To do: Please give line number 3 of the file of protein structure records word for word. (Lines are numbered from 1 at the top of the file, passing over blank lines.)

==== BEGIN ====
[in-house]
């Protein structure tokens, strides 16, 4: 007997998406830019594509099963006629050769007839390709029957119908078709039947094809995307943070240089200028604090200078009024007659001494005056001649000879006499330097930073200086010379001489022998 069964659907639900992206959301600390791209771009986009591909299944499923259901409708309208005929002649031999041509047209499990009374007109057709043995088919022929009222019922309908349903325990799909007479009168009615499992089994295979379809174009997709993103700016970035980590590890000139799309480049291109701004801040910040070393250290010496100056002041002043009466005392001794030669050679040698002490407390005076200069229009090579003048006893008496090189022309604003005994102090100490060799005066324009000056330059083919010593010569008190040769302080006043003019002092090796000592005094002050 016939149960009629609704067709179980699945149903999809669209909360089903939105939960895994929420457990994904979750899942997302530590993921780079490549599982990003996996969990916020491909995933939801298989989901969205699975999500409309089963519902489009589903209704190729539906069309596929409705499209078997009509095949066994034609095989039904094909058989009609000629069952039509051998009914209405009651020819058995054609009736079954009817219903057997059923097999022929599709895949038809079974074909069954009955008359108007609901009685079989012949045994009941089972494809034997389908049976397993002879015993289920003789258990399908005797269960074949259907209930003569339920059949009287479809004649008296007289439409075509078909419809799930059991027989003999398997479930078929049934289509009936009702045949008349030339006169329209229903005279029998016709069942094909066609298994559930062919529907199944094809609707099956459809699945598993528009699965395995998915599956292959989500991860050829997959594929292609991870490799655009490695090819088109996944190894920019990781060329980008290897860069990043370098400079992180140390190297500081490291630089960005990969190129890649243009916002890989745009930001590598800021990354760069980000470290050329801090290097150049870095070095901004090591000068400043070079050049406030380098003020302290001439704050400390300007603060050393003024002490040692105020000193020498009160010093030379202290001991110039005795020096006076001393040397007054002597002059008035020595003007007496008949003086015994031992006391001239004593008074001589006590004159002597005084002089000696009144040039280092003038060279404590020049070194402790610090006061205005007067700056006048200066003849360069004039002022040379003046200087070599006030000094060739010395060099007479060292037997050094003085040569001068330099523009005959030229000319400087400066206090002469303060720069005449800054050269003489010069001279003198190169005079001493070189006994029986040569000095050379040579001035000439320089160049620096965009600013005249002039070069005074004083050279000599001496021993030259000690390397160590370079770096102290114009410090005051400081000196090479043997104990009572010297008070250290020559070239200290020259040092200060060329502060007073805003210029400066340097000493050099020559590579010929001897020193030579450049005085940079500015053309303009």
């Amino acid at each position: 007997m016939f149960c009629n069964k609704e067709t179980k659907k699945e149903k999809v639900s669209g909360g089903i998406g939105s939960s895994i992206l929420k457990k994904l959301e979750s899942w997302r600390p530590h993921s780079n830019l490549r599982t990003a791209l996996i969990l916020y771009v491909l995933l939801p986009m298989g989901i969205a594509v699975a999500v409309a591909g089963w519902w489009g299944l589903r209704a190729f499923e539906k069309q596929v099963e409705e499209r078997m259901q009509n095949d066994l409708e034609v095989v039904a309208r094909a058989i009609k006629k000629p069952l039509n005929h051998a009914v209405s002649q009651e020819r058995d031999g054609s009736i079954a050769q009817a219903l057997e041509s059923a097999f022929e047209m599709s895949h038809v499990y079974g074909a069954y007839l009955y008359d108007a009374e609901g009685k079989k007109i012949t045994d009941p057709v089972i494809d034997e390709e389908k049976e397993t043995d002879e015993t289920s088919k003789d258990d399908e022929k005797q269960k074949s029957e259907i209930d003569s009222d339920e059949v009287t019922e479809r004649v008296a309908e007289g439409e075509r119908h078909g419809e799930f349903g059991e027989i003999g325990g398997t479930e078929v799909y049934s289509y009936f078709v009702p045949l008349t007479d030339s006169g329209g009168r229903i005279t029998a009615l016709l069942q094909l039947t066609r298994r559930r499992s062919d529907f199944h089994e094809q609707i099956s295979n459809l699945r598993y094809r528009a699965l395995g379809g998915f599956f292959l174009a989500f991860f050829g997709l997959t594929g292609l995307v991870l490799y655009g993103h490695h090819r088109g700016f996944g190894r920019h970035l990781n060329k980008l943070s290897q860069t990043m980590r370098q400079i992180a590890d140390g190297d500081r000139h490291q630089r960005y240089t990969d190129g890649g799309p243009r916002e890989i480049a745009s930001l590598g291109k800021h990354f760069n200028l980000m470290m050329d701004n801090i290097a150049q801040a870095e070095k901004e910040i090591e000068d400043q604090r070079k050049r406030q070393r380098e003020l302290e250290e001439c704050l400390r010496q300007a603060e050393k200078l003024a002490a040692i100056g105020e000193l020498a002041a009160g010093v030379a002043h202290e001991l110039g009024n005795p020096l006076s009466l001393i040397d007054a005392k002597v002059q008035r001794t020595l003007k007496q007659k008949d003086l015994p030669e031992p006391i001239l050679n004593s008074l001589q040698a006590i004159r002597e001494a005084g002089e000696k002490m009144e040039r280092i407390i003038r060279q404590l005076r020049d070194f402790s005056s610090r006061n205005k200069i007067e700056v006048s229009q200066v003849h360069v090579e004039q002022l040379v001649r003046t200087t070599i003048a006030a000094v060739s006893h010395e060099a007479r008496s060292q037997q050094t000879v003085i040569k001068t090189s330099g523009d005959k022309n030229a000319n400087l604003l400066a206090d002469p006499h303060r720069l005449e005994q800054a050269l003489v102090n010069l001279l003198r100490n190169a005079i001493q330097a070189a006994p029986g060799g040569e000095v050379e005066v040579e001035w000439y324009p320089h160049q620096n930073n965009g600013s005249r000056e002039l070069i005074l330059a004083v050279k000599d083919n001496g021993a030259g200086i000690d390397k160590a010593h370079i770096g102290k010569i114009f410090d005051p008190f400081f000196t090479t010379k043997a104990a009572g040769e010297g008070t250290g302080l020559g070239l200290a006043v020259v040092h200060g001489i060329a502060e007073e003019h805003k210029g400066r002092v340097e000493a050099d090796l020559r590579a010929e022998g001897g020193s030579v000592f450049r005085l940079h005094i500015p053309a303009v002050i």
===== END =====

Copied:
């Amino acid at each position: 007997m016939f149960c009629n069964k609704e067709t179980k659907k699945e149903k999809v639900s669209g909360g089903i998406g939105s939960s895994i992206l929420k457990k994904l959301e979750s899942w997302r600390p530590h993921s780079n830019l490549r599982t990003a791209l996996i969990l916020y771009v491909l995933l939801p986009m298989g989901i969205a594509v699975a999500v409309a591909g089963w519902w489009g299944l589903r209704a190729f499923e539906k069309q596929v099963e409705e499209r078997m259901q009509n095949d066994l409708e034609v095989v039904a309208r094909a058989i009609k006629k000629p069952l039509n005929h051998a009914v209405s002649q009651e020819r058995d031999g054609s009736i079954a050769q009817a219903l057997e041509s059923a097999f022929e047209m599709s895949h038809v499990y079974g074909a069954y007839l009955y008359d108007a009374e609901g009685k079989k007109i012949t045994d009941p057709v089972i494809d034997e390709e389908k049976e397993t043995d002879e015993t289920s088919k003789d258990d399908e022929k005797q269960k074949s029957e259907i209930d003569s009222d339920e059949v009287t019922e479809r004649v008296a309908e007289g439409e075509r119908h078909g419809e799930f349903g059991e027989i003999g325990g398997t479930e078929v799909y049934s289509y009936f078709v009702p045949l008349t007479d030339s006169g329209g009168r229903i005279t029998a009615l016709l069942q094909l039947t066609r298994r559930r499992s062919d529907f199944h089994e094809q609707i099956s295979n459809l699945r598993y094809r528009a699965l395995g379809g998915f599956f292959l174009a989500f991860f050829g997709l997959t594929g292609l995307v991870l490799y655009g993103h490695h090819r088109g700016f996944g190894r920019h970035l990781n060329k980008l943070s290897q860069t990043m980590r370098q400079i992180a590890d140390g190297d500081r000139h490291q630089r960005y240089t990969d190129g890649g799309p243009r916002e890989i480049a745009s930001l590598g291109k800021h990354f760069n200028l980000m470290m050329d701004n801090i290097a150049q801040a870095e070095k901004e910040i090591e000068d400043q604090r070079k050049r406030q070393r380098e003020l302290e250290e001439c704050l400390r010496q300007a603060e050393k200078l003024a002490a040692i100056g105020e000193l020498a002041a009160g010093v030379a002043h202290e001991l110039g009024n005795p020096l006076s009466l001393i040397d007054a005392k002597v002059q008035r001794t020595l003007k007496q007659k008949d003086l015994p030669e031992p006391i001239l050679n004593s008074l001589q040698a006590i004159r002597e001494a005084g002089e000696k002490m009144e040039r280092i407390i003038r060279q404590l005076r020049d070194f402790s005056s610090r006061n205005k200069i007067e700056v006048s229009q200066v003849h360069v090579e004039q002022l040379v001649r003046t200087t070599i003048a006030a000094v060739s006893h010395e060099a007479r008496s060292q037997q050094t000879v003085i040569k001068t090189s330099g523009d005959k022309n030229a000319n400087l604003l400066a206090d002469p006499h303060r720069l005449e005994q800054a050269l003489v102090n010069l001279l003198r100490n190169a005079i001493q330097a070189a006994p029986g060799g040569e000095v050379e005066v040579e001035w000439y324009p320089h160049q620096n930073n965009g600013s005249r000056e002039l070069i005074l330059a004083v050279k000599d083919n001496g021993a030259g200086i000690d390397k160590a010593h370079i770096g102290k010569i114009f410090d005051p008190f400081f000196t090479t010379k043997a104990a009572g040769e010297g008070t250290g302080l020559g070239l200290a006043v020259v040092h200060g001489i060329a502060e007073e003019h805003k210029g400066r002092v340097e000493a050099d090796l020559r590579a010929e022998g001897g020193s030579v000592f450049r005085l940079h005094i500015p053309a303009v002050i």